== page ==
BRUSSELS (Reuters) - The world's biggest electronic payment system on Saturday will cut off Iranian banks blacklisted by the European Union in an attempt to further strangle Tehran's ability to finance a nuclear program.
Belgium-based SWIFT, which facilitates the bulk of global cross-border payments, said it would disconnect designated Iranian financial firms from its messaging system on Saturday at 1600 GMT after European regulators ordered the company to do so.
"The EU decision forces SWIFT to take action," SWIFT Chief Executive Lazaro Campos said in a statement on Thursday. "Disconnecting banks is an extraordinary and unprecedented step for SWIFT. It is a direct result of international and multilateral action to intensify financial sanctions against Iran."
SWIFT, or Society for Worldwide Interbank Financial Telecommunication, has been described as the glue of the global banking system, handling daily payments estimated at more than $6 trillion.
Expelling the designated Iranian banks from SWIFT will shut down a major avenue through which Tehran does business with the rest of the world. That, the West hopes, will pressure Iran into curbing its nuclear program.
SWIFT's move will follow a decision by the European Union Council, which represents EU member states, to tighten asset freezes on a number of people and entities associated with Iran's nuclear activities, which western powers think aim to produce a weapon. Iran maintains its nuclear program is for peaceful purposes.
"The Council agreed that no specialized financial messaging shall be provided to those persons and entities subject to an asset freeze," said the Council.
The Obama administration applauded the EU decision and said it reflected consensus in the international community that "substantially increased pressure" was needed to convince the Iranian government to address their concerns about its nuclear program.
But U.S. lawmakers pushing for tougher sanctions on Iran said SWIFT needed to eradicate all Iranian financial institutions from its network, not just those blacklisted by the West.
"The impact of financial sanctions will not come close to full potential if Iran can simply go across the street to a non-designated bank to conduct the transactions with those still willing to do business with it," said Democratic Representative Brad Sherman, who is working with Republican Senator Mark Kirk on legislation that would extend sanctions to all Iranian banks.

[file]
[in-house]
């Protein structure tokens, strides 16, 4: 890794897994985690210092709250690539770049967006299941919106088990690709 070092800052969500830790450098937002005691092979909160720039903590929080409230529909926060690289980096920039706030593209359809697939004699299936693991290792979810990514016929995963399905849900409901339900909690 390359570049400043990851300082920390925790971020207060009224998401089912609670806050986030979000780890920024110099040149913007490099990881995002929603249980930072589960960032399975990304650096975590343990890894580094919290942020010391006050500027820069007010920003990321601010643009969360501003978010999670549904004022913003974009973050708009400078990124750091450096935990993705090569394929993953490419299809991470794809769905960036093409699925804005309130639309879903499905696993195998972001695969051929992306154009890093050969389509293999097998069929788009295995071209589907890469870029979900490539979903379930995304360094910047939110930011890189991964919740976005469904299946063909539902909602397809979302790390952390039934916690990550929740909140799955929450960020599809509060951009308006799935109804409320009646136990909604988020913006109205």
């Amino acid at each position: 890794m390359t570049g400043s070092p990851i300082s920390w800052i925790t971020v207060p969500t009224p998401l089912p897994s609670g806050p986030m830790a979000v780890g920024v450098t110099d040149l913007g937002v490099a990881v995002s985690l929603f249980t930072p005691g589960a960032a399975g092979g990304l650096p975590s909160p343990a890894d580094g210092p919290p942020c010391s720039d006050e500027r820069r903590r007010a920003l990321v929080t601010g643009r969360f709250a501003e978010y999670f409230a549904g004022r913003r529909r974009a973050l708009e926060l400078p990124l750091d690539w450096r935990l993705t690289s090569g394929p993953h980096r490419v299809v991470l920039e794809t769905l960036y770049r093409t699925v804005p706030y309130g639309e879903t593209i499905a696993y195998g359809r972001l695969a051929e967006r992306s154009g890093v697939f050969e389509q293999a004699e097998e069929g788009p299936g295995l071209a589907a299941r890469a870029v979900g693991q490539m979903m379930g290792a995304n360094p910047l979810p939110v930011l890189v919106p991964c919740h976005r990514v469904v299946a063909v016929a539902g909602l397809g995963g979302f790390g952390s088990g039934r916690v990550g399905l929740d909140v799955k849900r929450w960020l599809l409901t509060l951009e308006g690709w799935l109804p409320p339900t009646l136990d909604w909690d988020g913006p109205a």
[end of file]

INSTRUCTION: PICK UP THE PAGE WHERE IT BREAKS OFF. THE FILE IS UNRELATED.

IRANIAN BUSINESSES DEVASTATED
Overseas Iranian businesses said the move might strangle their operations. One said he had been expecting SWIFT to act in a few months, and was surprised at the news on Thursday.
"It will make life even more difficult for us than before, because this is like our lifeline to the outside being cut," Naser Shaker, who owns an oil and gas trading company in Dubai, told Reuters by phone. "All the transactions will be stopped. Through the banks, there are no more options."
Another forecast the collapse of businesses dealing with Iran.
"If Iranian banks cannot exchange payments with banks around the world, then this will cause the collapse of many banking relations and many businesses," said Morteza Masoumzadeh, a member of the executive committee of the Iranian Business Council in Dubai and managing director of the Jumbo Line Shipping Agency.
"This is devastating news for our businesses, but what can I do? Do we have any options?" he said.
The announcements coincided with news that major money exchange houses in the United Arab Emirates - an important trading hub for Iran - have stopped handling Iranian rials over the last few weeks.
Nineteen banks and 25 affiliated institutions from Iran made a total of 2 million cross-border payments using SWIFT in 2010. They included banks the United States accuses of financing Iran's nuclear program or terrorism - Mellat, Post, Saderat and Sepah.
SWIFT, founded in 1973, said its decision reflected the extraordinary circumstances of international support for the intensification of sanctions against Iran.
(Reporting by Philip Blenkinsop, Sebastian Moffett, Martina Fuchs, Marcus George and Rachelle Younglai; Editing by Rex Merrifield and Philip Barbara)